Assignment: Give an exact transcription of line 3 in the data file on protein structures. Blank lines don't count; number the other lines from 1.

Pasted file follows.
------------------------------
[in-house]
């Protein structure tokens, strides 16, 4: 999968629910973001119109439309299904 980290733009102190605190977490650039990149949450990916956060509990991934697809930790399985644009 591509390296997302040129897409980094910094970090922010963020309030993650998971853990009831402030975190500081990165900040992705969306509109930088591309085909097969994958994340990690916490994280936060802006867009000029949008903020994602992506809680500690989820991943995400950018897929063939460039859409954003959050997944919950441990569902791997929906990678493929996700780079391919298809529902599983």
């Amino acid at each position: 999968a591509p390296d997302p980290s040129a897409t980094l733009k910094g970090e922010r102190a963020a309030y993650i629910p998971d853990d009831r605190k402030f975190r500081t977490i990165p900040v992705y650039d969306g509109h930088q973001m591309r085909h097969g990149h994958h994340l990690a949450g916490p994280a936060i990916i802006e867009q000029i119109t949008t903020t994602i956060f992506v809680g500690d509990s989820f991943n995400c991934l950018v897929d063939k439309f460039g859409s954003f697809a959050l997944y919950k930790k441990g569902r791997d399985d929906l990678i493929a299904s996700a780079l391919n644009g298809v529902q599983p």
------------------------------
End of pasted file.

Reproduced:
């Amino acid at each position: 999968a591509p390296d997302p980290s040129a897409t980094l733009k910094g970090e922010r102190a963020a309030y993650i629910p998971d853990d009831r605190k402030f975190r500081t977490i990165p900040v992705y650039d969306g509109h930088q973001m591309r085909h097969g990149h994958h994340l990690a949450g916490p994280a936060i990916i802006e867009q000029i119109t949008t903020t994602i956060f992506v809680g500690d509990s989820f991943n995400c991934l950018v897929d063939k439309f460039g859409s954003f697809a959050l997944y919950k930790k441990g569902r791997d399985d929906l990678i493929a299904s996700a780079l391919n644009g298809v529902q599983p």